Atlantic City gambles on state approval with a flawed plan – MEWSings

31 October 2016

by Greg Clark

 

Atlantic City last week submitted a five-year financial recovery plan to the State of New Jersey with at least one major flaw that may lead the state to reject it.

 

Central to the plan is a USD 110m bond issue by the junk-rated Atlantic City Municipal Utilities Authority (MUA). Bond proceeds would be used to pay down city liabilities, but the MUA may be unable to find a buyer for its bonds.

 

Background

 

Atlantic City’s five-year plan was submitted on October 25 to New Jersey’s Department of Community Affairs (DCA), which is expected on Tuesday to either approve or reject the plan. The city is hoping to prevent a state takeover.

 

DCA commissioner Charles Richman, appointed by Governor Chris Christie (R), is authorized to make the decision on his own but given his appointed status and the controversy surrounding any decision, it’s reasonable to think that this will be the governor’s call.

 

The plan, which consists of 120 pages, focuses on two major tasks: refinancing sizeable liabilities, some of which are accruing interest and thus pose an increasing burden on the city, and reducing annual city expenses.

 

Plan viability partly hinges on refinancing by junk-rated issuer

 

This part of the plan involve two bond issues, proceeds of which would refinance liabilities that the city is unable to pay from current revenues. These consist of:

 

~The Borgata Hotel and Casino tax appeal – The amount of this appeal is disputed and could be as high as USD 180m. The city believes it can settle with Borgata for USD 103m although the hotel has stated that no agreement with the city has been reached.

 

~ The MGM tax appeal settlement – MGM has agreed that it will settle this appeal for USD 33m.

 

~ Other pending casino-related appeals – The city needs a reserve of up to USD 35m to meet tax appeals by other casinos, former casinos, and casino-related properties.

 

~Payment of the deferred state contribution – In 2015, New Jersey allowed the city to defer its payments for pension and health benefits. By March 2017, the deferrals plus interest will total over USD 43 million.

 

The above obligations add to about USD 215m, which the city would pay from two sources:

 

MUA bond proceeds from a USD 110m issue – The property to be purchased by the MUA from bond proceeds is a city-owned property, Bader Field. There are a number of problems with this transaction.

 

The biggest is that the MUA is rated B3, with a negative outlook, by Moody’s Investors Service and B- by S&P Global Ratings. S&P also has the MUA on negative creditwatch. The city may have a difficult time finding a buyer for the bonds at these rating levels. The ratings might also be lowered upon sale of the bonds, as USD 110m is about seven times the amount of the MUA’s existing debt.

 

With the increase in debt would come a similar increase in MUA user fees. The city indicates in its plan that the increases could be structured to fall more heavily on businesses than on residences, but that would work against the city’s attempts at economic development.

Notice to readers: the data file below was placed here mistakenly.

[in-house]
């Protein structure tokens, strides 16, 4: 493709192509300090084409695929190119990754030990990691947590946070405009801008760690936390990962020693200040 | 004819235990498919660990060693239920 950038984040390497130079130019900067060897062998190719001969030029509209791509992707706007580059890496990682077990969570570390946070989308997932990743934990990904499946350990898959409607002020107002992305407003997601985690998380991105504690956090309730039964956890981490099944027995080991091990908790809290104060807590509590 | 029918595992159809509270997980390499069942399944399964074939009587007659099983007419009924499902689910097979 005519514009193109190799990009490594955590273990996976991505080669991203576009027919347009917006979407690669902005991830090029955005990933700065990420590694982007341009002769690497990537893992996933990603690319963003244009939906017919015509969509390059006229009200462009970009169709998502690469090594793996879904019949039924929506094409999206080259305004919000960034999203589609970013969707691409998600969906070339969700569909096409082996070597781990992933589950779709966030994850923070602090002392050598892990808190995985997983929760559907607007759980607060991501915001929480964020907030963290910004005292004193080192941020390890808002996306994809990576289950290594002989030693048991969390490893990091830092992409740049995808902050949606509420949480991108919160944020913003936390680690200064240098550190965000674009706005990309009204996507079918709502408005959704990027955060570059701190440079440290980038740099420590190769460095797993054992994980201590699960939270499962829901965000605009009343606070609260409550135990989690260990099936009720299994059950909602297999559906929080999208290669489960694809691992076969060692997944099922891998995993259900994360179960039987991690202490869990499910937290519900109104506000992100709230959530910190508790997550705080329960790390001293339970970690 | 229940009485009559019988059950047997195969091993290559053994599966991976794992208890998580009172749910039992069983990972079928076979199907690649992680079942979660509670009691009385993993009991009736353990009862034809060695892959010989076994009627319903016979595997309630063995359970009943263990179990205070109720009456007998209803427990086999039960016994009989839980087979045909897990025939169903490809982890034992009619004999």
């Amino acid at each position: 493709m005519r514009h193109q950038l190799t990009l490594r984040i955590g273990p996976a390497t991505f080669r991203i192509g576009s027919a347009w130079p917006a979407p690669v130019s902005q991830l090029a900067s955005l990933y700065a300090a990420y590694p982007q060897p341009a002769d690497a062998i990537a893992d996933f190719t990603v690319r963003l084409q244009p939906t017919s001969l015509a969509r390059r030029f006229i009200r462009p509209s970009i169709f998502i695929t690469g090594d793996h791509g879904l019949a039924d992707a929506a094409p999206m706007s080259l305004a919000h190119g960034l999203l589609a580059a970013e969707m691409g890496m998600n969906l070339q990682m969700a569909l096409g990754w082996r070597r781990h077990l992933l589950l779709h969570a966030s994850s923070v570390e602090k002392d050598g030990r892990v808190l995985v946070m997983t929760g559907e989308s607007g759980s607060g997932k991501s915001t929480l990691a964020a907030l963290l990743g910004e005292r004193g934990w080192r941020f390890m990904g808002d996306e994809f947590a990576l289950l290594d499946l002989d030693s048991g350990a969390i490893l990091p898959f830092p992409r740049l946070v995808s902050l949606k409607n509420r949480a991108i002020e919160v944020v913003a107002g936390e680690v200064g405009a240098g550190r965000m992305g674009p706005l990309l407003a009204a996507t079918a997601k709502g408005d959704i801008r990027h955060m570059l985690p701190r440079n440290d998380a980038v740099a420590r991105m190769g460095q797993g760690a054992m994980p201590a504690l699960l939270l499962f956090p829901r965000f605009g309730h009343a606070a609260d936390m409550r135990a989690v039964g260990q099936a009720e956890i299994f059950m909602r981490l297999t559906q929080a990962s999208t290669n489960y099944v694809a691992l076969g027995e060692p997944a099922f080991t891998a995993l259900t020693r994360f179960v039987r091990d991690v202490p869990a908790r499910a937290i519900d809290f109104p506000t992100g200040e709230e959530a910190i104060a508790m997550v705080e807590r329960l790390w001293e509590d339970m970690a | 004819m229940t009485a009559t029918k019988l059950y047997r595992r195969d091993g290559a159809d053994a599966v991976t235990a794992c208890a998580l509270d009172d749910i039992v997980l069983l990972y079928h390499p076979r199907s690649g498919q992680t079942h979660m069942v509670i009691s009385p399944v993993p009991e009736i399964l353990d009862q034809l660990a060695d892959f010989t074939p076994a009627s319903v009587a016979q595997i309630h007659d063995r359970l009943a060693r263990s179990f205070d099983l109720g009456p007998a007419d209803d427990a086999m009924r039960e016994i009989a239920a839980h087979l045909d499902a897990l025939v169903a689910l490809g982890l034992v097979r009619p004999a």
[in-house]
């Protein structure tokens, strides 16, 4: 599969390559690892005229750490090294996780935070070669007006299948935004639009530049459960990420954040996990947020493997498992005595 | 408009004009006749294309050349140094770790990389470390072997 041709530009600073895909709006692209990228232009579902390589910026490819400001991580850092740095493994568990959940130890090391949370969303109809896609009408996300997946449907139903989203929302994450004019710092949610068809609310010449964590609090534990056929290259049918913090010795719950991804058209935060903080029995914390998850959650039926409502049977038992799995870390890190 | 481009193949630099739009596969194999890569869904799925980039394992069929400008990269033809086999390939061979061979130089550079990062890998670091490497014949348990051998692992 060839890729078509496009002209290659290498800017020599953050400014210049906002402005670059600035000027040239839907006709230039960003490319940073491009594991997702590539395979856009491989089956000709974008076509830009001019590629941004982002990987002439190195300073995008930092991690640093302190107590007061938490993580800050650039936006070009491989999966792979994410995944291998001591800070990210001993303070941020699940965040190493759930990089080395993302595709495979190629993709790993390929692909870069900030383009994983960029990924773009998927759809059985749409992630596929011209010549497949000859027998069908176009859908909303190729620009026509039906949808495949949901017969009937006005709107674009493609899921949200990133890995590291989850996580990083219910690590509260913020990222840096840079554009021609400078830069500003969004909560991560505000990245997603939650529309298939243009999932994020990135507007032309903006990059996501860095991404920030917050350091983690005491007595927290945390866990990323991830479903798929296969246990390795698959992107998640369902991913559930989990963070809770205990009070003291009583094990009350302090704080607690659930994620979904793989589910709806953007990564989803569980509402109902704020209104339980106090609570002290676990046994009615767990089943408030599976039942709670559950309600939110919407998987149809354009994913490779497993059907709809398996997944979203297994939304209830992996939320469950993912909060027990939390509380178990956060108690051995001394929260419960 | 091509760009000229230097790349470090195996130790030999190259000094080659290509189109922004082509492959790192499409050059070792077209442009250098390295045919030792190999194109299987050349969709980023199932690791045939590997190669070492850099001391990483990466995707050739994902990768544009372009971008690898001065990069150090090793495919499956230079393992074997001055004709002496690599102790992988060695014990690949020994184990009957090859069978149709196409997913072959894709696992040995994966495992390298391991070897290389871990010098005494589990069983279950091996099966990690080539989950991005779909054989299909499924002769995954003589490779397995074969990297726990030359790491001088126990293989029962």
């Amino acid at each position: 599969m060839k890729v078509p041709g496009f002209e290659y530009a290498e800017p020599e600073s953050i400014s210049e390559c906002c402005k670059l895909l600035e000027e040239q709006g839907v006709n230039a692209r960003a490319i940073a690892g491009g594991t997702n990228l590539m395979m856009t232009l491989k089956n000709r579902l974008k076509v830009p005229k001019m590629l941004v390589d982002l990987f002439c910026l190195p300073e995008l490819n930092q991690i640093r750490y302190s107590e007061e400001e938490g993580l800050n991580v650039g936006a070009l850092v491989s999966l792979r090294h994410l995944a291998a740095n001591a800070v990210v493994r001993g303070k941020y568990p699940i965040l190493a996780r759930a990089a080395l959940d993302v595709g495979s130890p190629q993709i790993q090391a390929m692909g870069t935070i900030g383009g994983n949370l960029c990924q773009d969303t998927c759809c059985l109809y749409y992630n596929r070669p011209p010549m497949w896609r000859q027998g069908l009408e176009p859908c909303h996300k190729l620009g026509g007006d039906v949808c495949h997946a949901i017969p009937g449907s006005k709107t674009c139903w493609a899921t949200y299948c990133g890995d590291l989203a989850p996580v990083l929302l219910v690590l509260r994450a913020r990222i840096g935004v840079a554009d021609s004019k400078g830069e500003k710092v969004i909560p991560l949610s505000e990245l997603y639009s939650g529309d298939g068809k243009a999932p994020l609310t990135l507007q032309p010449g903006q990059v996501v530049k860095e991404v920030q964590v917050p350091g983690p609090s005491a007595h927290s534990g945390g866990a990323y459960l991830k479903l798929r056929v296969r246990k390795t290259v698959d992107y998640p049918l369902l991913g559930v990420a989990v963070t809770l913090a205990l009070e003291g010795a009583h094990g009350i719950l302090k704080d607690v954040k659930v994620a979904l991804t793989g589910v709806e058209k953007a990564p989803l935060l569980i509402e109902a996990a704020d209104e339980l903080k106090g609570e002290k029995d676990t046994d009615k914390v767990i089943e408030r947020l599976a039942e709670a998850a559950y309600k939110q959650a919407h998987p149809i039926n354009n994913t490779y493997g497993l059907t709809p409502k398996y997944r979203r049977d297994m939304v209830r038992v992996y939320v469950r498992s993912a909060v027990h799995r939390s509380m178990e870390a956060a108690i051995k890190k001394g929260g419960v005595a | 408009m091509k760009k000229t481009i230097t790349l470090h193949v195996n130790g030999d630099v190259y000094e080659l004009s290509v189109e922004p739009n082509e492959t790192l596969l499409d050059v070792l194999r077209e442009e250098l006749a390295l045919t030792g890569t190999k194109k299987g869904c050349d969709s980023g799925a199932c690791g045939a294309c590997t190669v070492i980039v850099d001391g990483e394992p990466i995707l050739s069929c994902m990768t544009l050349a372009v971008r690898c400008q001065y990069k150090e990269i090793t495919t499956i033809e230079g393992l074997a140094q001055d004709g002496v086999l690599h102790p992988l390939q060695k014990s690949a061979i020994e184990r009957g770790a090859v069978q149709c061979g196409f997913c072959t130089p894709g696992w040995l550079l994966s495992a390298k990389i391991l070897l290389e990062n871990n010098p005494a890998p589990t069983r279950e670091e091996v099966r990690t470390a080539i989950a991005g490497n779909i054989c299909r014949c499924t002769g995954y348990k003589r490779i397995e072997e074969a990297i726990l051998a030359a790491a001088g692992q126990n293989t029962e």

Finally, the transaction doesn’t make economic sense. The city attempted to sell Bader Field earlier this year but the highest bid was USD 50m, and the city rejected the offer. A rate increase imposed to buy an asset worth only about half of what the MUA would pay for it is difficult to distinguish from a tax increase, which the city prides itself on having avoided in its plan.

 

City issuing USD 105m in bonds – The Borgata settlement would be paid from proceeds of these bonds. For repayment, the city will pledge a portion of its state aid, and the state would guarantee payment of debt service. The state guarantee would be through the Municipal Qualified Bond Act, which has been used on behalf of at least 16 other New Jersey cities. Bonds issued under the act are rated A3 by Moody’s.

 

Ambitious expense reductions to achieve

 

The five-year plan extends through 2021 and continues the city’s cost-cutting efforts in a number of areas. The expense reductions are reasonably detailed and seem attainable, but in some cases ambitious. This part of the plan focuses on elimination of 86 positions, with 52 of the 86 expected to accept early retirement. One hundred-ninety employees applied for early retirement by the city’s 17 October deadline, almost four times the number needed.

 

The other 34 positions may require ongoing management effort to eliminate. A shared services agreement with Atlantic County, for example, is expected to result in savings that will allow a workforce reduction of 20 people. Because the county agreement was just approved by the city council last month, it’s difficult to know how successful this initiative will be.

 

Another example is a proposed conversion to LED lighting for traffic lights and city-owned streetlights. Because LEDs require less maintenance, the city expects to be able to eliminate seven positions from its public works department. This proposal has only reached the point where the city has engaged an energy consultant.

 

The state’s analysis will thus entail an assessment of:

 

~ Whether the MUA will be able to sell its USD 110m bond issue

 

~ Whether the state is willing to backstop USD 105m of city bonds

 

~ The feasibility of the city’s budget projections through 2021

 

The MUA bond issue is the weakest part of the plan, and there are doubts about whether the city will be able to follow through on its spending cuts.